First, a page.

A century, not out
by Linda Macqueen
In 1938, 16-year-old Melva von Bertouch was at Adelaide Railway Station, farewelling a boy she liked. Young seminarian Bill Stolz was there too—not to farewell the boy, but to talk to Melva, a friend of his sister.
‘He talked and talked and talked … so much that I never got to say goodbye to that boy I liked!’ Melva laughs. They had chatted a few times before, outside Immanuel College, where Melva was a final-year student. Not long afterwards, 23-year-old Bill, as a brand-new pastor, had to head north to his first posting—Proston, in a home mission field in Queensland.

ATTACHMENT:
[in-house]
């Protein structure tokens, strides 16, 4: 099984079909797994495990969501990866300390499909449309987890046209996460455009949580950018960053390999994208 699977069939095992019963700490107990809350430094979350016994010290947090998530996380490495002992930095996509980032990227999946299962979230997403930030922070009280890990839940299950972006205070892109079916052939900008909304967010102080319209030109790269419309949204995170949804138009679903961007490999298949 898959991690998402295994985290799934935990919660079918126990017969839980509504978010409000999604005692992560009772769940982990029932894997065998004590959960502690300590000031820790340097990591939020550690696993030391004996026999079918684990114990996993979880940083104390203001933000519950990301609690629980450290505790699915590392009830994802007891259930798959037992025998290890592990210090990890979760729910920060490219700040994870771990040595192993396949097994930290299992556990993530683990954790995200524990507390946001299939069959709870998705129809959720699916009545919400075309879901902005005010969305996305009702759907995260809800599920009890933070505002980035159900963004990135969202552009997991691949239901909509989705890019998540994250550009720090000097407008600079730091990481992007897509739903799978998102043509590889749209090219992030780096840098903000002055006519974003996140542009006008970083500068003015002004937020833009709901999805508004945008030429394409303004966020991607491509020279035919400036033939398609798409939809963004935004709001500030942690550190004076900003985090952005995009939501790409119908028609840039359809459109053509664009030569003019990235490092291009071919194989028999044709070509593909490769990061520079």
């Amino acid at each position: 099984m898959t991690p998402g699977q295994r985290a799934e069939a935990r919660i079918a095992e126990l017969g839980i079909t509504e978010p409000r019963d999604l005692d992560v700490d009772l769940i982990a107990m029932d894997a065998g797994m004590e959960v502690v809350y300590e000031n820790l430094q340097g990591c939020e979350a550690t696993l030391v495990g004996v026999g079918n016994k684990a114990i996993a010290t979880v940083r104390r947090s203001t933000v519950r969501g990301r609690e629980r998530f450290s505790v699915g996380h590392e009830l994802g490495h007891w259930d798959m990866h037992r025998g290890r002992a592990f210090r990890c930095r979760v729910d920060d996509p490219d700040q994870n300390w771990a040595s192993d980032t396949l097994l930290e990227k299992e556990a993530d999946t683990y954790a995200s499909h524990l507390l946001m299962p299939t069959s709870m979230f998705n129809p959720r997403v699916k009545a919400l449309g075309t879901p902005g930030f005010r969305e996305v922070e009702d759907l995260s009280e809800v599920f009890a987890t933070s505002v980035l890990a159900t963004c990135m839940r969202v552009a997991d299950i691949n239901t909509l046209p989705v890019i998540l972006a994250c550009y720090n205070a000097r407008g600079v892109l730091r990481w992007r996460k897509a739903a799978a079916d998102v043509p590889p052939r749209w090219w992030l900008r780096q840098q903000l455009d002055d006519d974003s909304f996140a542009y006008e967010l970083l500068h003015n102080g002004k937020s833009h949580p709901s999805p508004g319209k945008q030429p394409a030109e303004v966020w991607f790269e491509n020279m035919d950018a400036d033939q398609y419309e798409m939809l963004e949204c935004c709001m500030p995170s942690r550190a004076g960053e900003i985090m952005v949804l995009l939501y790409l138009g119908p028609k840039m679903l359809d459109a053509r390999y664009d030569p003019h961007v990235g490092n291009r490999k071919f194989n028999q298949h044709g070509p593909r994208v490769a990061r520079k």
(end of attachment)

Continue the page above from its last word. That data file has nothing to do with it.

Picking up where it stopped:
A few months later Bill’s thoughts returned to the lovely young Melva. He plucked up the courage to write to her, asking if they could correspond ‘with the idea that they might marry’. His boldness paid off. Bill and Melva have now been married for 70 years. ‘I don’t think he ever proposed’, Melva says. ‘I agreed that I’d write to him, and that he could come down to Adelaide in three years and we’d get engaged. But I didn’t want to get married until I was at least 21. And it would have to be in September; I wanted to get married in September.’
So they wrote, every month. And while their letters contained matters of the heart, they also described the ups and downs of daily life. ‘In the letters